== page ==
Inside UCHealth Emergency Departments, physicians have deliberately been addressing an opioid crisis that is sweeping Colorado and the nation.
In a state where 357 people died in 2017 as a result of opioid pain medication overdoses, multiple state and national efforts are underway to prevent patients from becoming addicted to opioids and provide more access to care for patients who already are addicted.
“We’re limiting the number of narcotics that people are given and we give them alternative resources and choices to opioid therapy,’’ said Dr. Kelly Bookman, senior medical director for UCHealth Emergency Services.
In Colorado Springs, for instance, at UCHealth Memorial Hospital, physicians in one year reduced by one metric ton the number of opioids prescribed. At UCHealth Yampa Valley Medical Center in Steamboat Springs, the number of opioids prescribed dropped by 40 percent in six months. And in the emergency room at UCHealth University of Colorado Hospital in Aurora, prescribing rates have fallen by 37 percent.
The reduction in pills prescribed is the result of a multi-faceted effort across UCHealth’s 10 hospitals to provide patients with effective pain relief while driving down the number of prescriptions written for opioids, which are highly addictive and are difficult to stop using for some people. In some cases, Bookman said, a person can develop a tolerance to opioids in as little as three days.
“We want to help be part of the solution to this problem,’’ said Dr. George Hertner, chief of emergency medicine for Memorial Hospital. “We are still addressing a patient’s pain but avoiding using narcotics when possible. We’re limiting the number of narcotics that people are given.’’
UCHealth’s multi-faceted effort incudes:
- Participating in the Colorado Prescription Drug Monitoring Program, which helps reduce prescription drug misuse, abuse and diversion and helps physicians make more informed decisions when considering prescribing or dispensing a controlled substance to a patient.
- Embedding of a clinical support tool into the everyday workflow for physicians and advanced practitioners. The tool allows physicians to see alternative medications to treat pain. If opioids are needed for acute pain, the number of pills prescribed is limited. Included in the database is scripting for physicians so they may clearly communicate why a medicine other than an opioid is being prescribed, and how it is effective and less addictive than an opioid.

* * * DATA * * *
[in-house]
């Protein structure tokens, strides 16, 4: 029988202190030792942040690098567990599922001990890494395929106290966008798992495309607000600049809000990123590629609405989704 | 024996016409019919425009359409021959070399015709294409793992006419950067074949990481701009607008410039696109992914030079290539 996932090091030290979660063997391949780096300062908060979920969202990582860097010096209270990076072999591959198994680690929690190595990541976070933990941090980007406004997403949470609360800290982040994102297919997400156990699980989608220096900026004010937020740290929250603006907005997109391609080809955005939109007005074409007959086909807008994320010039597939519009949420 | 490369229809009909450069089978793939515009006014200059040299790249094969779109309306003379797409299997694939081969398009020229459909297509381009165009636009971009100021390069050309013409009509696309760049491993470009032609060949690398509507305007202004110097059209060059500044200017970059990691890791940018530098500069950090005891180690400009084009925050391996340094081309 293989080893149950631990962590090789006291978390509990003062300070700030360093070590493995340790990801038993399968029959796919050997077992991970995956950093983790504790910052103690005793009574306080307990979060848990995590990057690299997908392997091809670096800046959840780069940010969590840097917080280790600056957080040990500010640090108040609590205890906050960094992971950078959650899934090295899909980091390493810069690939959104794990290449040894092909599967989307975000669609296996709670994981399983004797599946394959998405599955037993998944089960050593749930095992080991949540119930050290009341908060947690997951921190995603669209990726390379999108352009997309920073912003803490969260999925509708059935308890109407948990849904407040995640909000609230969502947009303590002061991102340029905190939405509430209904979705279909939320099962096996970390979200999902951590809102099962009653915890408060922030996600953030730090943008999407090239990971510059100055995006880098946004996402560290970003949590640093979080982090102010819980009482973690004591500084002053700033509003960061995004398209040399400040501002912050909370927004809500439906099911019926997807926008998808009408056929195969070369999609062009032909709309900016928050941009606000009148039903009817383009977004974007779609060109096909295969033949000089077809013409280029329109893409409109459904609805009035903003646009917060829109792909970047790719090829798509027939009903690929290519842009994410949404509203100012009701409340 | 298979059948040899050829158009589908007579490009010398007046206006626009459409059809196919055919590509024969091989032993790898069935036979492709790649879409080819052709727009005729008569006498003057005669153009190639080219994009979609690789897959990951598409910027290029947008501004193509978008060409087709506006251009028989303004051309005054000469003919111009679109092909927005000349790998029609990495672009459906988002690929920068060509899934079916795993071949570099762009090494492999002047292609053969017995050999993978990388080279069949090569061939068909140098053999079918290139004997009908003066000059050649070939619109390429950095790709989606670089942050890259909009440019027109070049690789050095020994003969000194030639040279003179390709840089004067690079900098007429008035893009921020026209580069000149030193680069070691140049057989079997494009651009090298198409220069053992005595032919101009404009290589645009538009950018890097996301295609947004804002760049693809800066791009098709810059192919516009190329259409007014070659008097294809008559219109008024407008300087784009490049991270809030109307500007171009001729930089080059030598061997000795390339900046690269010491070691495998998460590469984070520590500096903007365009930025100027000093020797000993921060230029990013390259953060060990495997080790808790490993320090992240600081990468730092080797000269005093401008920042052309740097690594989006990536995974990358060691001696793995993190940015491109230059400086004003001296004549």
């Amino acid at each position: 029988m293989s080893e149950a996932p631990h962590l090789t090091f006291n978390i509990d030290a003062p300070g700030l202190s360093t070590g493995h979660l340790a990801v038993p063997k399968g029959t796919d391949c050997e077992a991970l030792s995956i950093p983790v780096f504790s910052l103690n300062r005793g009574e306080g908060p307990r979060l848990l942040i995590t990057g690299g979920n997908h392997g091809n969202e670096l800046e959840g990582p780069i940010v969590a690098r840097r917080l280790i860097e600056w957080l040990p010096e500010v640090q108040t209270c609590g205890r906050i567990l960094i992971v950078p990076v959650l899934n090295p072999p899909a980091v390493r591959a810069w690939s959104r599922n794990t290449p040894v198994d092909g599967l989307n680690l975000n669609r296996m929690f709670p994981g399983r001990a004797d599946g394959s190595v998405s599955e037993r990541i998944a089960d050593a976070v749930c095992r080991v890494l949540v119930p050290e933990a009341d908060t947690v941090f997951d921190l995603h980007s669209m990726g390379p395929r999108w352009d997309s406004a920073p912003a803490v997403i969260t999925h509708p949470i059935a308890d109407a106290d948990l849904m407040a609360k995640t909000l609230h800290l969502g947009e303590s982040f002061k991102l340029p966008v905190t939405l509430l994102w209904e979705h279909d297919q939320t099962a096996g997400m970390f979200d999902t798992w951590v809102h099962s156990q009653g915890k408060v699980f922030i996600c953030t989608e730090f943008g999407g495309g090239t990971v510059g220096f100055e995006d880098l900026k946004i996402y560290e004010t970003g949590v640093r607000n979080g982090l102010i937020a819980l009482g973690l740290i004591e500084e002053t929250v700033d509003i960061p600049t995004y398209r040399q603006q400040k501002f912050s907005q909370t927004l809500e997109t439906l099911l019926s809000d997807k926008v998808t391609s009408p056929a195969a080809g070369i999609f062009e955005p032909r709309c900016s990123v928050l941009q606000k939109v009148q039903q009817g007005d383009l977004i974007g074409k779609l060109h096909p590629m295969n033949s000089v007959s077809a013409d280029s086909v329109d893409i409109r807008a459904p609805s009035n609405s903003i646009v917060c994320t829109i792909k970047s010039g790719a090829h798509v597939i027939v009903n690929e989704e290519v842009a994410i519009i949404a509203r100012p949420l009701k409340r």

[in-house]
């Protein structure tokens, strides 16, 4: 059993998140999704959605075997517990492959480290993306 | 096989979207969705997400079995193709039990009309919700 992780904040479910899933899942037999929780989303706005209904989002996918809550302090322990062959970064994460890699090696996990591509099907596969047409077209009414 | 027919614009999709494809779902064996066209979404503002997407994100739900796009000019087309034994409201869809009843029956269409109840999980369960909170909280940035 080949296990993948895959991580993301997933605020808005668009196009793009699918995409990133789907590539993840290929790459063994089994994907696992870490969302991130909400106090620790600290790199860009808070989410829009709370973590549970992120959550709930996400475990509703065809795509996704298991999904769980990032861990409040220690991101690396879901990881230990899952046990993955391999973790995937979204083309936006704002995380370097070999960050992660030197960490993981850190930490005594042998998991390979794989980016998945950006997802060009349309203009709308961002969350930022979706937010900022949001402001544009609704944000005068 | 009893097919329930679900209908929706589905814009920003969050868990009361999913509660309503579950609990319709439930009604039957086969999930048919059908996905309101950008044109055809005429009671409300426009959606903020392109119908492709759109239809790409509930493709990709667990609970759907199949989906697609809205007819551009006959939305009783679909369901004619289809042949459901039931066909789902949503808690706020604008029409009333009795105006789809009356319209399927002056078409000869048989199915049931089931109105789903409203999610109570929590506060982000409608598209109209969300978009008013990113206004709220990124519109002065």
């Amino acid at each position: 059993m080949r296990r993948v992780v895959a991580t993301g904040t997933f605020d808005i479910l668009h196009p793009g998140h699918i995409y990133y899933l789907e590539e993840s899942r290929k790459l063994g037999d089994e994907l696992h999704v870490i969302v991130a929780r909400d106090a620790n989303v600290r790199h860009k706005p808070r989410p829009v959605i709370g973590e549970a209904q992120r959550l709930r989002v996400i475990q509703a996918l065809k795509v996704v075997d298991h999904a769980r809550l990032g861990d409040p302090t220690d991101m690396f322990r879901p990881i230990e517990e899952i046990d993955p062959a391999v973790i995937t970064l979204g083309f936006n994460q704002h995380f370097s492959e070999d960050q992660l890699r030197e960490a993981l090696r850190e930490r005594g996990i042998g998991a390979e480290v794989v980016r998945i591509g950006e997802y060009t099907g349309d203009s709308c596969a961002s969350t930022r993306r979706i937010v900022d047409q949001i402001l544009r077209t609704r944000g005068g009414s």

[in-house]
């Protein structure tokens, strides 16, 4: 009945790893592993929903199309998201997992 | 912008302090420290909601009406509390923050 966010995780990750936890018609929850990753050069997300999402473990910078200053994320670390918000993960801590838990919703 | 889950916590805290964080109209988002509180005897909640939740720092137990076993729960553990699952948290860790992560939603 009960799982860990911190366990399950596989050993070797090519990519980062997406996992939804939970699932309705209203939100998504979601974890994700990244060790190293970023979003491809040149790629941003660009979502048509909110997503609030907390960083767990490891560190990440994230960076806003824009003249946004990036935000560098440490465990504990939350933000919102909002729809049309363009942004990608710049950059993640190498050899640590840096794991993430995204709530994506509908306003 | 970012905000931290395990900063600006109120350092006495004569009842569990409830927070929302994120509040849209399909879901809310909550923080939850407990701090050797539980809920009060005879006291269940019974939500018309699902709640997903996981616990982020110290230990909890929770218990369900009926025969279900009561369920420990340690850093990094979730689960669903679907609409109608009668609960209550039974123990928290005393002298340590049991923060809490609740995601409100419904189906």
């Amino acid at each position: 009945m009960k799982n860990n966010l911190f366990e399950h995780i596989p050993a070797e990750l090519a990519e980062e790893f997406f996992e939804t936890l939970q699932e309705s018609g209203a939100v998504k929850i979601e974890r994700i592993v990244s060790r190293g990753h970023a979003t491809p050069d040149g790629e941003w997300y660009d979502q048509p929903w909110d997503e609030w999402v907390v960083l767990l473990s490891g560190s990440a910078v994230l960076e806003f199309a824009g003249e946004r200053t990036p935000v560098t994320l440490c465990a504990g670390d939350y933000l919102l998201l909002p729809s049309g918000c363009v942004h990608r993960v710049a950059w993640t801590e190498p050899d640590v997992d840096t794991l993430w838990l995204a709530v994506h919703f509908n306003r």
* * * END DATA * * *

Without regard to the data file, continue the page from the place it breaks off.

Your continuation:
- Prescribing buprenorphine for patients who are addicted to opioids and indicate they would like to stop taking opioids. Patients who are prescribed buprenorphine do not get a feeling of well-being or a high from the medication, making it ideal for treating narcotic addiction.
- Participating in 2017 in the Colorado Hospital Association’s Colorado Opioid Safety Pilot, a study that was conducted in 10 hospital emergency departments (EDs) over a six-month span with a goal of reducing the administration of opioids in those EDs by 15 percent. The hospitals achieved a 36 percent reduction in the administration of opioids during those six months, as well as a 31.4 percent increase in the administration of alternatives to opioids (ALTOs).
- Administering a random drug screening program for all physicians, advanced practice providers and all UCHealth employees who work in positions or areas that give them access to opioids. UCHealth is one of the first systems in the nation with a random drug screening program that includes both employees and providers.
In emergency departments across UCHealth, physicians and advanced providers are having more conversations with patients to talk about the benefits of not prescribing too many opioids.
Gary Kushner, who broke four ribs and sprained his ankle last summer in a motorcycle accident, experienced first-hand how UCHealth is limiting the number of opioid pills prescribed in the Emergency Department at University of Colorado Hospital. Instead of receiving a script for dozens of pills, Kushner was prescribed six pills of oxycodone. His care provider told Kushner that he could call back if he needed more pills, but the goal was to get Kushner through the early days, when the pain was most severe.